The major challenge we face as an industry today is that consumers are always several steps ahead of us. And the gap is only widening, fuelled by technology, availability of products and diverse consumer needs. As noted journalist Graeme Wood put it, “change has never happened this fast before, and it will never be this slow again.”
Innovation is the spark plug
For 2019, the IRI inaugural New Product Pacesetters New Zealand study shows a consumer goods market overflowing with innovation, yet with narrow parameters of success. Well over 7,000 new pre-packaged grocery products were launched in the year to June 2019. Of these, we identified 133 brands as New Product Pacesetters (NPP), made up by just over 700 products. Innovation is having a significant impact on the market with the NPPs contributing $226 million in their first 52 weeks. By comparison, pre-packaged branded grocery growth to June 30 2019 was $325 million.
Just 10 of these NPPs went on to achieve sales over $5 million. Success, then, is elusive. Which makes it even more important to understand the attributes shared by successful products. What trends are they delivering on? Where are they coming from? How much relative value do they create? This is where things get really interesting.
Large companies in the fast lane, but…
Looking at the Pacesetter companies, 68% of them have sales of more than $10 million. These large companies contribute 86% of total NPP value sales. The sheer scale of these companies provides the ability to gain rapid distribution and create excitement in the marketplace. This would seem like a win, for the big end of town. Except… looking to the United States IRI NPP report, small companies continue to make gains as their share of NPP has moved from 12% to 27% since 2013.
Of course it’s not all bad news for bigger, more-established companies. In fact they dominate our top-ten in Non-food and Food & Beverage categories alike with big names such as Fonterra, Griffins, Coca-Cola, Goodman Fielder, Kimberly Clark, Reckitt Benkiser and Nestle.
Brand new brands make inroads
Looking to the well-established, sought-after United States NPP that the New Zealand study is modelled on, new brands have made massive inroads into the product innovation space. And the trend is with them. In the United States in 2013, only 7% of non-food NPPs were brand new brands: a figure that has grown relentlessly every year, to 28% in 2018. This year’s New Zealand data largely mirrors this result: 29% of NPPs were brand new brands. In NZ’s food and beverage category, brand new brands are making even more headway – 40% vs. 32% in the United States.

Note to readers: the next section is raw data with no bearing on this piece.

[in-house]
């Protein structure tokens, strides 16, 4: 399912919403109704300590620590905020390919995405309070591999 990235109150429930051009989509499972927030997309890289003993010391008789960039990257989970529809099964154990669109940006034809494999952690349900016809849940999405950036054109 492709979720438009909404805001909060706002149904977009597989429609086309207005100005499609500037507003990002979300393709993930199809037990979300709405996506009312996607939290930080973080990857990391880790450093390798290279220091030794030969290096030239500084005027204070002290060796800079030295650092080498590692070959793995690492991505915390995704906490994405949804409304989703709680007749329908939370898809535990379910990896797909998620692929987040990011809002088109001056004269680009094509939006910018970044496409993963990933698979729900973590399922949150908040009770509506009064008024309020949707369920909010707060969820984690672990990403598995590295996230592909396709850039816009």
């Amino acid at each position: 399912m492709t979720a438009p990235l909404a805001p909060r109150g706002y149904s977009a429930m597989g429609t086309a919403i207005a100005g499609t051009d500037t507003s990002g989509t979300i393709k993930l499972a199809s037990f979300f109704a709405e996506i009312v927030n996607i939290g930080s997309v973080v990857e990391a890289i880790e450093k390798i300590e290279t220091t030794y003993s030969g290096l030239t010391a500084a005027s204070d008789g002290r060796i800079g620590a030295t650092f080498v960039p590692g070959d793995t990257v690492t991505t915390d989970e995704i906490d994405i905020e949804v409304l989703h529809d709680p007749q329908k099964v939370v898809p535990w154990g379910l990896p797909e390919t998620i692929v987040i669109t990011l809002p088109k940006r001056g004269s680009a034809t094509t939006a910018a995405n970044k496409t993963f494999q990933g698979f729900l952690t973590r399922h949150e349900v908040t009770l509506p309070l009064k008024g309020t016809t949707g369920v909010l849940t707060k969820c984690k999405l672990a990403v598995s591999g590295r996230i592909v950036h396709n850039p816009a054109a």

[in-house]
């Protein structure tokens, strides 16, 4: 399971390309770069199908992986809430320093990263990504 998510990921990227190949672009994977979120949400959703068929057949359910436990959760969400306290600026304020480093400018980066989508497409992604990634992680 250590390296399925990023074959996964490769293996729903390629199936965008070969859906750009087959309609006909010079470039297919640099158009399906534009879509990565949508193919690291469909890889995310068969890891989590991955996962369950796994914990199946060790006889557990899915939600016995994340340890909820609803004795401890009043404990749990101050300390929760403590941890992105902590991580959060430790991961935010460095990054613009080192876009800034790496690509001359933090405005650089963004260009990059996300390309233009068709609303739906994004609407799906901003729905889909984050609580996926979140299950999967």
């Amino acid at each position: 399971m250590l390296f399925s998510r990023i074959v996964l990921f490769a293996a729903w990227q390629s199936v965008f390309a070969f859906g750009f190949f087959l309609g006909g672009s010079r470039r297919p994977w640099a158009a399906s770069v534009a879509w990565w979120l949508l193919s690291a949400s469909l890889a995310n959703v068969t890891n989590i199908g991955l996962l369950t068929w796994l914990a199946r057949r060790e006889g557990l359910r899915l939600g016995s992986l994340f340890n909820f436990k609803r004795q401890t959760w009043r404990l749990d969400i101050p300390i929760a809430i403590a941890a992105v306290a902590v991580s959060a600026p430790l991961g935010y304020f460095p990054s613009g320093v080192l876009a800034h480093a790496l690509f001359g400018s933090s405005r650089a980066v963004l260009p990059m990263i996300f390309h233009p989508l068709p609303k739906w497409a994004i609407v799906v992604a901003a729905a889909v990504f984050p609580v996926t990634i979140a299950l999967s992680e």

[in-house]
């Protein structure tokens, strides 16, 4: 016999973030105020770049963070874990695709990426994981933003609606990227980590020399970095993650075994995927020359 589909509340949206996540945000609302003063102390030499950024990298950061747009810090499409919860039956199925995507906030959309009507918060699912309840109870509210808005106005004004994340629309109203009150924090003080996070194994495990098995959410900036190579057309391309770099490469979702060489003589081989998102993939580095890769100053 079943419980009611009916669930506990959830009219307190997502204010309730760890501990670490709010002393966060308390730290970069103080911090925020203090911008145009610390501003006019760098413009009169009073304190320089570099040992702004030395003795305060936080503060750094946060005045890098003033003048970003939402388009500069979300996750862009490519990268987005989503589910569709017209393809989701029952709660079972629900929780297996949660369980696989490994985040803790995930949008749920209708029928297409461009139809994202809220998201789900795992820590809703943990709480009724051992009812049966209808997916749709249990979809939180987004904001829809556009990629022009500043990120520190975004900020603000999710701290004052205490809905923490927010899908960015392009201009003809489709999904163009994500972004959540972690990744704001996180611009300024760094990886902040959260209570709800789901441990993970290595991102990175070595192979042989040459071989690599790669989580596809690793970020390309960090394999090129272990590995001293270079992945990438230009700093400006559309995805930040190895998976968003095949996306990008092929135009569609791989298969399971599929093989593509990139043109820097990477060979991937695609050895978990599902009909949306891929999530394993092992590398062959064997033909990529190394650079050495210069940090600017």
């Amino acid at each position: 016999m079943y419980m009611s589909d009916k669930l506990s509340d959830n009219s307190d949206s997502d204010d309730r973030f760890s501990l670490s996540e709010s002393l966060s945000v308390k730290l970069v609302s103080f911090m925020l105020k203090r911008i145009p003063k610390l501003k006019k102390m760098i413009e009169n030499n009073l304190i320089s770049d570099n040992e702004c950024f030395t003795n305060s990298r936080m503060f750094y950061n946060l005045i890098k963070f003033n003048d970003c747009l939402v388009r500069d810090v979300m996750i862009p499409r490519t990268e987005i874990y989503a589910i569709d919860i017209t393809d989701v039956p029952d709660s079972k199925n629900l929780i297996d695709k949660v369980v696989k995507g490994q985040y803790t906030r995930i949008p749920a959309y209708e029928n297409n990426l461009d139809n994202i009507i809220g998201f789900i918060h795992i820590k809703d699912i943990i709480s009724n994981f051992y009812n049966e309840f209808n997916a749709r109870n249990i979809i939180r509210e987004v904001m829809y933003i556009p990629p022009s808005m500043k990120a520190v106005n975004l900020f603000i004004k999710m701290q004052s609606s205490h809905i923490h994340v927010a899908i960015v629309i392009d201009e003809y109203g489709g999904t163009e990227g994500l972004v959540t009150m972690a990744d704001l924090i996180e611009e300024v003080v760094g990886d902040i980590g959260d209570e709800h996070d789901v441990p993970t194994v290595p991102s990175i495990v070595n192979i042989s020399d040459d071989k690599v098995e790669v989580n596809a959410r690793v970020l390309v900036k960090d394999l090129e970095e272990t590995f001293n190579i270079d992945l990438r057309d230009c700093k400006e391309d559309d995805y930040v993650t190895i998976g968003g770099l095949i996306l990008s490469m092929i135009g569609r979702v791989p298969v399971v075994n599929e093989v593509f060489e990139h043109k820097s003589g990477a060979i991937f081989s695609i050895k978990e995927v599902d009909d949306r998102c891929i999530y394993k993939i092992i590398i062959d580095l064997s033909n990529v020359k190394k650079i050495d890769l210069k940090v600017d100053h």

It seems the closeness-to-market and agility that typify entrepreneurial new brands is paying dividends in innovation, with 41% of NPP value sales coming from New Zealand manufacturers.
So what are the top NPPs, here in NZ?
The NPPs this year are a mix of brand new brands, brand extensions within a category and existing brand launches into new categories, all with first-52 weeks sales greater than $400K. Flavour extensions, private label and tobacco are excluded. There are a mix of re-introductions such as Anchor Cheese, brand change-overs such as Live+ and re-formulations such as Primo and Mammoth UHT.
Hitting the mark
The ‘fit’ between identifiable consumer desires and new product launches is what New Product Pacesetters is all about. After reviewing the NPPs, three big themes have emerged. While not necessarily new trends, they do represent a lot of innovation and definitely reflect the times we live in.
- Experimental: indulgent, experiential, sensorial and fun
- Performance: premium, quality and authenticity
- Better: healthy convenience, natural and local
Kaló is one NPP that exemplifies the intersection of these three consumer themes. It delivers on permissible indulgence in the premium ‘authentic’ Greek style segment. Marketing call-outs communicate trending better-for-you cues: high protein, low fat, no added sugar, back-to-basics with minimal processing. And it created a strong brand personality, promising a fun, sensorial experience through the “Hey Gwyneth” campaign and local TV personalities.
It’s just one example in the NPP study that shows now the ever-present need to keep up with the pace of change to meet tomorrow’s market potential. It clearly demonstrates that knowing your market is a prerequisite to growing your market. As KK Davey, IRI’s President of Strategic Analytics points out, “CPG companies winning in today’s marketplace act on consumer trends influencing purchase behaviour.”
Source: IRI Analysis, IRI MarketEdge, IRI first complete year of sales to June 30, 2019
By Samantha Firsow, IRI Consultant – Consumer & Shopper Insights